Give yourself a break

Whatever you are working on to improve, there will be days when it is the very last thing you want to do. It doesn’t matter if you are training for a marathon or a spelling bee or trying to peel an apple in one continuous cut (it can be done!) What to do?

You can always give yourself permission to duff. I do this with some of my workouts. Some days, I burn straight through these drills and the sweat dripping off my chin feels great. Other days, not so much. So, I slow down. Do what feels comfortable. What they hey – I’m not training for the Olympics. And doing something is almost always better than doing nothing.

Or you can take a break for a day. Or a few days. Sometimes, a couple of days off helps you return with a vigor and enthusiasm that you had forgotten. Be careful, though. The key to improvement is mindful, incremental plodding toward a goal. There is a fine line – you will have to decide where it lays – between a rejuvenating break and giving up.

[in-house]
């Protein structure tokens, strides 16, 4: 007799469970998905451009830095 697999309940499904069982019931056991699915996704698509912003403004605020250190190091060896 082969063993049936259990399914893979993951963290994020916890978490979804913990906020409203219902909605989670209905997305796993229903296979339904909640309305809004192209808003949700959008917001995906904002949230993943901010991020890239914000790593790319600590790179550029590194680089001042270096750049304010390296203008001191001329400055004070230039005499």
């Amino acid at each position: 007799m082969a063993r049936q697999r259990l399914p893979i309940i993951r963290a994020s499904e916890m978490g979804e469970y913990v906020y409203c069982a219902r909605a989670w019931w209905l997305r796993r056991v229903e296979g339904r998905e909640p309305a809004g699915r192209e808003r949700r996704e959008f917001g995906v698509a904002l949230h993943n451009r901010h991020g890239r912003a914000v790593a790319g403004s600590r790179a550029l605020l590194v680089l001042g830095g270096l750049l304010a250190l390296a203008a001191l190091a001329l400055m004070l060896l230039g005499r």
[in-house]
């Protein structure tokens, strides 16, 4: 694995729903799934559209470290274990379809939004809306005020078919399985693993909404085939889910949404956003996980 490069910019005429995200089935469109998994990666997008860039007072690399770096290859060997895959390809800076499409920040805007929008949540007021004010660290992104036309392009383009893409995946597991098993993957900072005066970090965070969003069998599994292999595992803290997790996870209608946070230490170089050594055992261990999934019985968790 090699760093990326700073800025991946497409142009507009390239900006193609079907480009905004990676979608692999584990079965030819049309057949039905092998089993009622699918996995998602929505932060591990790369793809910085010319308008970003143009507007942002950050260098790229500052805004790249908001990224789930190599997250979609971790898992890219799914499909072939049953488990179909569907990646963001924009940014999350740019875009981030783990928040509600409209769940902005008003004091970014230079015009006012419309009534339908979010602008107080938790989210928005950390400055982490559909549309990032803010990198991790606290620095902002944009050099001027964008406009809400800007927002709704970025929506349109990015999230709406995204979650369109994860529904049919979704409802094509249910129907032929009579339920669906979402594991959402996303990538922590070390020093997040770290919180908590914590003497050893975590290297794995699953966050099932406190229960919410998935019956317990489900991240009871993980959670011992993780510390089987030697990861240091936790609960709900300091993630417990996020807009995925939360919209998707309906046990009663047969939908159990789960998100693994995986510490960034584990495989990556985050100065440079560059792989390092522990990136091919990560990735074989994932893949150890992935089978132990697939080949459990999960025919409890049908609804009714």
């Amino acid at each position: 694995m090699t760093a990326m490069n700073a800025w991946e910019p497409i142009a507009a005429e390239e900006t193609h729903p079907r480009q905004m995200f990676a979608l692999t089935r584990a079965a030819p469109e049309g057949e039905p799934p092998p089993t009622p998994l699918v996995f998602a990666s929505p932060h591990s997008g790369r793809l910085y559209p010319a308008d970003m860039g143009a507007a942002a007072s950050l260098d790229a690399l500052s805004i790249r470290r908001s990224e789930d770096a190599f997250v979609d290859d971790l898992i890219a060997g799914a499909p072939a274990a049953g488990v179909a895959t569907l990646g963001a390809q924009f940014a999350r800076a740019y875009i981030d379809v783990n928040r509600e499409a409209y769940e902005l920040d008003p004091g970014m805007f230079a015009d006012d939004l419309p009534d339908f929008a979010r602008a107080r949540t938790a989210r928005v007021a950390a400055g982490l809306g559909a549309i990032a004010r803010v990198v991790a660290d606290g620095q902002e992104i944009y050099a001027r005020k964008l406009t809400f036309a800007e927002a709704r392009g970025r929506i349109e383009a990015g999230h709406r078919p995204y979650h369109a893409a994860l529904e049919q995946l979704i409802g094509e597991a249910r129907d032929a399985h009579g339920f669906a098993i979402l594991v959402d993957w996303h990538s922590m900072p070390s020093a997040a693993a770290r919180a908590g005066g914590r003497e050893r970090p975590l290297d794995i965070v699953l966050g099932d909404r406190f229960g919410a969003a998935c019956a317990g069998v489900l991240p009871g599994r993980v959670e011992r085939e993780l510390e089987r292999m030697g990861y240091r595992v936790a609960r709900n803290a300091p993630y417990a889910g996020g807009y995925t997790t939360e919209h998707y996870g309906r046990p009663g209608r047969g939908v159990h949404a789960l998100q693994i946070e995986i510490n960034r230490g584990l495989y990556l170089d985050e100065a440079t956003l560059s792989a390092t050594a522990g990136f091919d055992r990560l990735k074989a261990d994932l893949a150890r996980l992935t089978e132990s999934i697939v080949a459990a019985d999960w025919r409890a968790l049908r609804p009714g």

I think of this when writing. I usually have three, four, or five works-in-progress and it’s easy to meet whatever writing goal I have. If I just can’t find the motivation, I remind myself that this is a business for me, and make myself sit in front of the screen to write, even if it’s just a few words. Maybe I get a paragraph or two done but it’s something. Waiting for the muse is anathema to me. But, if you are a writer, or a gymnast, or a woodworker, and never, ever find the time to ply your craft, from either love or lust, I have to wonder if you’re doing something you really love. You’ll have to decide how it works for you.


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40 Self Care Techniques To Rejuvenate And Restore Yourself at LifeHack.

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